Post-rock as a genre relies heavily on formulae and structure. For a style so bent on hurling into cavernous abyss and frantic spine-tingling arenas of sound, there really is a lot of strict order – you may not necessarily expect a timbre so unforgiving to be constrained to a set of conventions, but they’re there. Godspeed You! Black Emperor, Sigur Rós, 65daysofstatic and Mogwai all rely on rigidity and laws to ensure a specific tone is achieved; there are copious dramatic fantasy/sci-fi soundscapes, waves of pedal board FX and that almighty crescendo where everything simply explodes – silence is often the catalyst.
Obviously this is a bit of a generalisation, but these are the aspects that tend to spring to mind when you imagine post-rock. There’s no qualms with this however – lots of music follows guidelines (in fact, it’s the entire basis of genre as a concept) – and post-rock is often a thoroughly emotionally rewarding brand of noise, though the inherently formulaic nature it possesses tends to lead to accusations of being uninspired, unoriginal or just plain boring.
God Is An Astronaut are not uninspired. They are not unoriginal. They are certainly not boring. Though they are very much glued to formal rules, they also display a flair for colouring outside the lines on their upcoming sixth LP, Origins. There’s a lot of the usual monolithic, titanic, hyperbole-worthy climactics, but also a Jackson Pollock splatter of new stuff.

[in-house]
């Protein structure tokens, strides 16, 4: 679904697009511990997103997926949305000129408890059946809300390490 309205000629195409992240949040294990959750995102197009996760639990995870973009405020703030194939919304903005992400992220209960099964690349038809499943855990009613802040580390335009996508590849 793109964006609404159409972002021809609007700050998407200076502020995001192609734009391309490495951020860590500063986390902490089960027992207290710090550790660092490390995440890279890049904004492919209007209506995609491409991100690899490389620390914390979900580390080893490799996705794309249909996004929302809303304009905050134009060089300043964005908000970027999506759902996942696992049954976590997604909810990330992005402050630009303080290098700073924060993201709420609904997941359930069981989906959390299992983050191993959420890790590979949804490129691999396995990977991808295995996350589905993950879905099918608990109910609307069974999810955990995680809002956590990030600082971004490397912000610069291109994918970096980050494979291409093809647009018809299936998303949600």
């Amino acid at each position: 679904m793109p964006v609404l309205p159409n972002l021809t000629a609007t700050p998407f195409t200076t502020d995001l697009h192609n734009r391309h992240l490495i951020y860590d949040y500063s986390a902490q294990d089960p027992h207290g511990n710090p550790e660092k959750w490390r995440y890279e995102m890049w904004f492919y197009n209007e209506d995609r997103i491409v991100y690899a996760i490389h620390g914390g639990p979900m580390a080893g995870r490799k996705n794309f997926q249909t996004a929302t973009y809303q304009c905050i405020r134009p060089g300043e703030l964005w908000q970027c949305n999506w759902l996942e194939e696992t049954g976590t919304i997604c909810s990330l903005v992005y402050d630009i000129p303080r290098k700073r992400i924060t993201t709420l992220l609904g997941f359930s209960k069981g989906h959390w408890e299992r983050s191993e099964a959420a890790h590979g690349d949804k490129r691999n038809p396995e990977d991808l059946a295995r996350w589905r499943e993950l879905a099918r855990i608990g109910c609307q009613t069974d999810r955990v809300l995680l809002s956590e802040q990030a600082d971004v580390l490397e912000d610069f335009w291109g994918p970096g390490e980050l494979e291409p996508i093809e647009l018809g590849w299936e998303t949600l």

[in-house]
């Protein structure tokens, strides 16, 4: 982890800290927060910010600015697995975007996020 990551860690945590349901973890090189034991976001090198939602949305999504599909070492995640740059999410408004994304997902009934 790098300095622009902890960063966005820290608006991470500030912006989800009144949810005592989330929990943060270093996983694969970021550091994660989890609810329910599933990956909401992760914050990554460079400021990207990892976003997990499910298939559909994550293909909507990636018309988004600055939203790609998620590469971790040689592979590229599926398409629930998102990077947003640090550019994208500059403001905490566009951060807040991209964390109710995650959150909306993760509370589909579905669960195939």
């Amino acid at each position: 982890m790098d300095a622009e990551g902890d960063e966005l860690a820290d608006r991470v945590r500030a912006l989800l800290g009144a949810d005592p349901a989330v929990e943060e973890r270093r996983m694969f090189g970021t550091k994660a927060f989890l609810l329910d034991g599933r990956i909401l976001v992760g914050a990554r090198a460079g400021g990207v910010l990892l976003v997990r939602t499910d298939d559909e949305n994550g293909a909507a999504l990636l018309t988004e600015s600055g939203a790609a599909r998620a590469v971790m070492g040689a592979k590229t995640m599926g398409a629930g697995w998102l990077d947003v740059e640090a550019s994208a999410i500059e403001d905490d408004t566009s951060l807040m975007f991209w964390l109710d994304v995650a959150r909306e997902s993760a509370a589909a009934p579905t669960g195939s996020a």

Opening the album, ‘The Last March’ ticks and stutters á la shoddy internet YouTube buffering. Shimmering pads of harmonic guitars, bathed in golden reverb, provide a warmth for this percussive focal point. As the ode wears on, familiar, Herculean axe notes vibrate and careen through the music, severing rhythm and harmony. It’s standard fare, but oh so gorgeous, a bleeding-heart overture for the mammoth sonic deluge about to unfold.
Just as you begin to think you’ve pegged Origins or indeed, shrugged it off, ‘Calistoga’ rears its Cerberus-like head(s). GIAA showcase one of their most overtly fresh efforts on the record, churning with Homme-pomp and swaggering shredding. It’s sort-of Gothic, kind-of metal, but not since Kanye West has an artist used vocoder to such a grand effect. It’s a gristly, hormonal track, and it veers away from the band we thought we knew so well. ‘Transmissions’ is another prime cut of eviscerated post-rock; there’s an R&B groove and an Ed Banger twang in the shuffly dance-funk they spew. Like ‘Signal Rays’ – a dreampop tune with Flea on bass – there’re lots of gooey innards to adore on Origins that won’t have appeared before on a GIAA record.
The Irish five-piece had come under before for playing the game too strictly and lacking any development, but that’s just untrue. There’s definitely an evolution to their sound. It doesn’t necessarily stretch the boundaries of their chosen genre, but the outfit, who have been together over a decade, consistently present change within their confines. Just because something isn’t ground-breaking, that doesn’t at all mean it can’t be good. They still unleash stunning music on Origins without always seeking to shock. It’s no gimmick-riddled muck they peddle for the numbers-game, and they don’t alienate or warp listeners in a gamble to stand out; they conjure thundering space-opera paeans with gusto, guts and gumption.